No wonder we're addicted to ydnac and other unhealthy things. That weird word is spelled backwards. Because if I spell it forwards the ydnac advertisers will plaster visuals of ydnac all over my journal page like they have done at
Besides the sunrise, the birds' morning song, the newness, I love the sharp shadows that are cast. I return from a morning walk, seeing every sharp shadow in contrast to the sun's bright light and I am inspired to paint when I get home. That fades a little while I'm preparing breakfast and eating, but that's okay. I can still recall those visuals of trees on the sidewalls of the house or spread out over the manicured lawns of the golf course.
I'm sure I'd be just as inspired if I had just taken a ride in a golf cart, but it wouldn't be the same.
Okay, I know I really need the morning walk, and then the morning sunrise playlist during breakfast. And I do those things as habits, no matter how rotten I might feel when I get out of bed. My day goes much better when I have those experiences to start my day.
So, will this goal of addiction to nutrient dense foods and sweaty workouts happen through the habits I develop?
It is interesting trying to wrap my thinking around the concept of actually trying to make myself addicted to something positive. I have certainly spent enough of my time working at battling addictions; first the cigarettes, then the sweets.
In fact that knowledge about myself made me stop drinking alcoholic beverages BEFORE an addiction could develop.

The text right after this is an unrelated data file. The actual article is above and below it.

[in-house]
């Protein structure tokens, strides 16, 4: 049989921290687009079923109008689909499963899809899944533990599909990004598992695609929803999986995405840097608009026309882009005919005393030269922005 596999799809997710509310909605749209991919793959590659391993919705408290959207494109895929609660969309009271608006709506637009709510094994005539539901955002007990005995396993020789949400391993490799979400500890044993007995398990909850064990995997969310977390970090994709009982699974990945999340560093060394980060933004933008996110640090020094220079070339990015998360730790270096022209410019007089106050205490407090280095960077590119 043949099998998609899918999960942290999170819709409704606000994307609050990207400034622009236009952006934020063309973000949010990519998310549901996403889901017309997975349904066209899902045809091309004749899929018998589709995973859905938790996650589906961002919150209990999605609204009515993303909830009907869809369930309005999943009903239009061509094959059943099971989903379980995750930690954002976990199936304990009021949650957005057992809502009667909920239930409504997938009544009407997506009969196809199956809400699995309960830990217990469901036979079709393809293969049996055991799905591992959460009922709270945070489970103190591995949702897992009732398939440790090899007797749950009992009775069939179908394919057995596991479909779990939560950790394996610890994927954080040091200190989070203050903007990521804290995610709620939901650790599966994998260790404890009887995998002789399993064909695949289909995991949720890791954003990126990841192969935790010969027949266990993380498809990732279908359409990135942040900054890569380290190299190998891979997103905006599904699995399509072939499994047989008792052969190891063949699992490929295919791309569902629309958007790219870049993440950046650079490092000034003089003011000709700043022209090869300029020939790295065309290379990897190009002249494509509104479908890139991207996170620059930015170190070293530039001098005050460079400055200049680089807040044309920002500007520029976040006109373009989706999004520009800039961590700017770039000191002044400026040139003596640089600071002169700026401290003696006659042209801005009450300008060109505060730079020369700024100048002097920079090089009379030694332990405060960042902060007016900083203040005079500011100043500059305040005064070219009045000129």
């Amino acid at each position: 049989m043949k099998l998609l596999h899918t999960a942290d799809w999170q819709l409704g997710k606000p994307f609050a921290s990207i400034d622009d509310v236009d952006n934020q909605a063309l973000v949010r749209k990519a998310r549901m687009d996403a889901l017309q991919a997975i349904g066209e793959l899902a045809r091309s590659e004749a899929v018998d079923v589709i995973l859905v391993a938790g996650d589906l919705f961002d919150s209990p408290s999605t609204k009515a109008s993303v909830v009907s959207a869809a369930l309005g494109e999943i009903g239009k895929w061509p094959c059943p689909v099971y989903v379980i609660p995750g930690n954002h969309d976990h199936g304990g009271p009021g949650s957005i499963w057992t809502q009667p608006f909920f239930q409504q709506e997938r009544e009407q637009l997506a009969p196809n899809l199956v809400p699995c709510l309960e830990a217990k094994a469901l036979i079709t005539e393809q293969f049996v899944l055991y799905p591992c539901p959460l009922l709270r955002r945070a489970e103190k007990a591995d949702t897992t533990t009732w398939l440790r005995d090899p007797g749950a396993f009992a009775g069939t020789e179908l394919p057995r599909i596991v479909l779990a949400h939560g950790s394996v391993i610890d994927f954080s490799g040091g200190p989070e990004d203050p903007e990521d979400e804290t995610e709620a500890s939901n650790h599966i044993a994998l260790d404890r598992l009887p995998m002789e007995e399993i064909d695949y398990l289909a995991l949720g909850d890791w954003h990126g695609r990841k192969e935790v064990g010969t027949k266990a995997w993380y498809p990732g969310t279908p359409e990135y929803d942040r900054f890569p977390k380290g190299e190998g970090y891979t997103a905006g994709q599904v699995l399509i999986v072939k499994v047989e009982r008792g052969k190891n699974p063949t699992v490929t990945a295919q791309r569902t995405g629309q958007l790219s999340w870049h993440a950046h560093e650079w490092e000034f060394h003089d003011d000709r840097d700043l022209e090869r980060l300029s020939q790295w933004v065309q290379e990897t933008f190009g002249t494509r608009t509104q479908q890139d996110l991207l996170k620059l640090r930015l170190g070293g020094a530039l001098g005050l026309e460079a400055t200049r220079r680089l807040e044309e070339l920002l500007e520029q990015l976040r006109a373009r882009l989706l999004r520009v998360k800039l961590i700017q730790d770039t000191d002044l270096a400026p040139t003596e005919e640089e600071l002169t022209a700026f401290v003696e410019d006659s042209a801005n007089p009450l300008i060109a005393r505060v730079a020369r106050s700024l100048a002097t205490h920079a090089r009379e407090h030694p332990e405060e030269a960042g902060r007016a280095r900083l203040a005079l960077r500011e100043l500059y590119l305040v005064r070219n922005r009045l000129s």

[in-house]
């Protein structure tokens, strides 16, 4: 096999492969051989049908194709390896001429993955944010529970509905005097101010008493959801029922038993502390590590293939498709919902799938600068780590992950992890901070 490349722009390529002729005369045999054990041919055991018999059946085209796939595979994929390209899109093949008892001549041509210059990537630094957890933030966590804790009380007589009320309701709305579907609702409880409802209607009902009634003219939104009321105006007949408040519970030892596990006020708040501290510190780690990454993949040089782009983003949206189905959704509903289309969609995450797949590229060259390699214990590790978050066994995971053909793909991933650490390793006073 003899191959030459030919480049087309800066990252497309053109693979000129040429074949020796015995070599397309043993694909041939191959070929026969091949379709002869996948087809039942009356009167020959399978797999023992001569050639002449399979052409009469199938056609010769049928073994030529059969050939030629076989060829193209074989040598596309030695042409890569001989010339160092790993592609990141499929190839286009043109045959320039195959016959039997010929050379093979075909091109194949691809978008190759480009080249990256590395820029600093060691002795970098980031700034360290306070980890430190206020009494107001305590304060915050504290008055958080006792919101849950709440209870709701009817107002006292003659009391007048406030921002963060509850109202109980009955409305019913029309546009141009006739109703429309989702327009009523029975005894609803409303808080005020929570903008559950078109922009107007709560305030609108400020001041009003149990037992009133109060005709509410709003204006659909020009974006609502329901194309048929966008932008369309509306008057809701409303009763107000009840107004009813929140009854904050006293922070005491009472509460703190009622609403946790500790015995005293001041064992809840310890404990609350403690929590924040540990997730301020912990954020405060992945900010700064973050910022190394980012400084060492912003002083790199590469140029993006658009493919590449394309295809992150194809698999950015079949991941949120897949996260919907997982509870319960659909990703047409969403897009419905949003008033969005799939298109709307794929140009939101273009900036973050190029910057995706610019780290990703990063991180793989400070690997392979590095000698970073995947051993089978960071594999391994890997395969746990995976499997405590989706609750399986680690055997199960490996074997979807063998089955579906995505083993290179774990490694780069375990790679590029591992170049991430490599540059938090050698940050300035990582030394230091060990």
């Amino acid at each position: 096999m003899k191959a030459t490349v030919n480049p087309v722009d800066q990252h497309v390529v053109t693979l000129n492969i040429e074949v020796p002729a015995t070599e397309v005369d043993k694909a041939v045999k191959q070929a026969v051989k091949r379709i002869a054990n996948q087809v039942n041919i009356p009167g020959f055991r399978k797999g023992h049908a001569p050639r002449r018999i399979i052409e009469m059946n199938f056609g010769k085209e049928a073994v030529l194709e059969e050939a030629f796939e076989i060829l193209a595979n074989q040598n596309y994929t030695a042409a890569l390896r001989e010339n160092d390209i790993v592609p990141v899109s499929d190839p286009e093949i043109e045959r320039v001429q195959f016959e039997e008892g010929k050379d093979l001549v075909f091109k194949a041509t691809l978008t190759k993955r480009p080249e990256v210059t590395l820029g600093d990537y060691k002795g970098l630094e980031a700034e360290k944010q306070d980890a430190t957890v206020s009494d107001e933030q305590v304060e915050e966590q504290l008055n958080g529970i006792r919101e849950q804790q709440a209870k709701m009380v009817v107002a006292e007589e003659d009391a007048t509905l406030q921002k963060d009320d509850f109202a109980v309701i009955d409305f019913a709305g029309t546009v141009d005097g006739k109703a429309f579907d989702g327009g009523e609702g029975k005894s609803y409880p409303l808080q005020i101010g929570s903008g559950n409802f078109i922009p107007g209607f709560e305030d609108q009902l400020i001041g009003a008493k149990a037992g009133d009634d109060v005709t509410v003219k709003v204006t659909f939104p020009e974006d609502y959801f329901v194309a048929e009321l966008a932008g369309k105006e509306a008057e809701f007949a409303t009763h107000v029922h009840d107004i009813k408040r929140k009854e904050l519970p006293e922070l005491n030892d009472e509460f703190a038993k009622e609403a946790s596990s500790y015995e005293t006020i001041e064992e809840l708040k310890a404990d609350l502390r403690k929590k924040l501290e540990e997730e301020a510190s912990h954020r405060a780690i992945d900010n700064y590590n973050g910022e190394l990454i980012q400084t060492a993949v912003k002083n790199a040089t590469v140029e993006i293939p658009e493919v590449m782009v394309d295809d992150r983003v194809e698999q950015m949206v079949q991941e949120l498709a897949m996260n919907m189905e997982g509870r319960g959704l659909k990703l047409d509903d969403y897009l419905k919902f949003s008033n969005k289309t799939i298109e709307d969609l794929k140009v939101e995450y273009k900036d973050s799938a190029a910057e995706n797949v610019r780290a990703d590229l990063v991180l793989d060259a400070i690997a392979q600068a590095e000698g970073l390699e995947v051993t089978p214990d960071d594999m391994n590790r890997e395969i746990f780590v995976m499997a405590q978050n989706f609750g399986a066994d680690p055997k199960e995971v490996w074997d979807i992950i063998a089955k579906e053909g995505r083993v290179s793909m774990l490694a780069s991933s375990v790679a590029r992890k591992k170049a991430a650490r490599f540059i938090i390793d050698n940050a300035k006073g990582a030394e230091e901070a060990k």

So what is the -12 step plan to bring about an addiction?? (that would be the negative 12 step plan, kind of like the opposite of AA's 12 step plan to control addiction.)
My Jeans don't Fit and that's a good thing. I just took a SP quiz to see if I had a healthy respect for my body image. The final question asked me which of 3 actions I took if my jeans don't fit. The answer choices forced me into assuming I couldn't do them up.
Interesting that the SP body image quiz focused only on the negative.
But I recently had the lovely experience of having them fall down while they were done up. All 4 pair I had with me on vacation. So what do you do when jeans fall off? You jump up and down. You laugh!! You try a belt. You buy sexy suspenders. You gift the big jeans to someone else on your journey who is close to having their larger jeans fall off. You make a mental note of how great in feels to have them fall off and that it might be an activity to duplicate. You take a picture. You also pray it doesn't happen at work in front of 30 middle school students, however they probably wouldn't notice. You go SHOPPING for a pair that DO fit.
I have decided I'm going to track my journey toward becoming addicted to nutrient dense foods and sweat producing workouts.
I guess that also means that the addictions to sinful sweets and sitting in the recliner are extinguished. So I used to crave sweets (donuts, ANYthing with frosting, etc). That would have been okay if I went in to Mr. Donut and bought only one donut. But I'd buy half a dozen. And eat them all myself. Or smelling chocolate frosting would send me on a "sweet frenzy."
I became addicted to sitting in the recliner after the cancer diagnosis in 2007. And surgeries, radiation, chemotherapy and 2 more major surgeries in 2008-9 AND chemotherapy that continued from Nov. 2007 until Nov. 2011. Sitting up in the recliner was a step up to all the recuperating in bed. It was better scenery than the bedroom when dealing with fatigue or pain.
But all of that is over. I have had clear PET scans since 2009. Life is good. Except for all the weight I gained. I know. I didn't lose my hair, either. Not what you'd expect for a cancer survivor. But I blame it on the steroids themselves, and the fact that I always felt hungry.